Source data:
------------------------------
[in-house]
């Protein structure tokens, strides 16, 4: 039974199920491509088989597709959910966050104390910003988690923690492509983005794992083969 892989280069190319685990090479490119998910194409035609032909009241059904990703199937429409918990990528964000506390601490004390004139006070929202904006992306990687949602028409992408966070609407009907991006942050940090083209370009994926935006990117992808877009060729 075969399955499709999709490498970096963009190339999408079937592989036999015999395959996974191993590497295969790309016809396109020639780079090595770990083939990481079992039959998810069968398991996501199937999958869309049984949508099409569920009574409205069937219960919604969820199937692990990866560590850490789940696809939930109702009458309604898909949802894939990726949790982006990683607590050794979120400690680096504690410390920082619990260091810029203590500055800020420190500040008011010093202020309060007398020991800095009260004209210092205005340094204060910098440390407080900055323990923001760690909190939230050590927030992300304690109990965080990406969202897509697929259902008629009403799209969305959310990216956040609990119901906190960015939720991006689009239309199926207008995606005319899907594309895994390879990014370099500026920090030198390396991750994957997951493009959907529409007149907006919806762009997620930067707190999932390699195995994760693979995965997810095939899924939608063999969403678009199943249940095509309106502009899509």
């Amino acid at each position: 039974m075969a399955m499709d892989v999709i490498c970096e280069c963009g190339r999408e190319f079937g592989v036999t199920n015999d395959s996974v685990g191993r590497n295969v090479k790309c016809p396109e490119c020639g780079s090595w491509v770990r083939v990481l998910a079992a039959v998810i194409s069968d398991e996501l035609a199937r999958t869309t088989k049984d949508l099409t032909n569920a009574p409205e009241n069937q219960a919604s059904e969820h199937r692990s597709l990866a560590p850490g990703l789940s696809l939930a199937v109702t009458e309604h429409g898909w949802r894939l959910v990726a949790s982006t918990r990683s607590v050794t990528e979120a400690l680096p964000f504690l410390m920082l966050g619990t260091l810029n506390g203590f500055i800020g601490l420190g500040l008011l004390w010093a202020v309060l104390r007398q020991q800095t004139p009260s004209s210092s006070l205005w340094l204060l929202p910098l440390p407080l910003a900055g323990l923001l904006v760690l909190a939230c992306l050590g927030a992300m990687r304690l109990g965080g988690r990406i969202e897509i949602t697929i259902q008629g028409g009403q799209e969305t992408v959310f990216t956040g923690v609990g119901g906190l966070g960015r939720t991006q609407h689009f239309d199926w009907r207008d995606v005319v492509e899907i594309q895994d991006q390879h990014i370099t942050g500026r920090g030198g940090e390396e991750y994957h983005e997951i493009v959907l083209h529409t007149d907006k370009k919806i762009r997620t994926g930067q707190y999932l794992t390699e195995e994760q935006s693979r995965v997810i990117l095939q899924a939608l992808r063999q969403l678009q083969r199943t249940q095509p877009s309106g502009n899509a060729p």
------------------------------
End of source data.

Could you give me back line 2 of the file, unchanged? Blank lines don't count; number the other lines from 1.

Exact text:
């Protein structure tokens, strides 16, 4: 039974199920491509088989597709959910966050104390910003988690923690492509983005794992083969 892989280069190319685990090479490119998910194409035609032909009241059904990703199937429409918990990528964000506390601490004390004139006070929202904006992306990687949602028409992408966070609407009907991006942050940090083209370009994926935006990117992808877009060729 075969399955499709999709490498970096963009190339999408079937592989036999015999395959996974191993590497295969790309016809396109020639780079090595770990083939990481079992039959998810069968398991996501199937999958869309049984949508099409569920009574409205069937219960919604969820199937692990990866560590850490789940696809939930109702009458309604898909949802894939990726949790982006990683607590050794979120400690680096504690410390920082619990260091810029203590500055800020420190500040008011010093202020309060007398020991800095009260004209210092205005340094204060910098440390407080900055323990923001760690909190939230050590927030992300304690109990965080990406969202897509697929259902008629009403799209969305959310990216956040609990119901906190960015939720991006689009239309199926207008995606005319899907594309895994390879990014370099500026920090030198390396991750994957997951493009959907529409007149907006919806762009997620930067707190999932390699195995994760693979995965997810095939899924939608063999969403678009199943249940095509309106502009899509």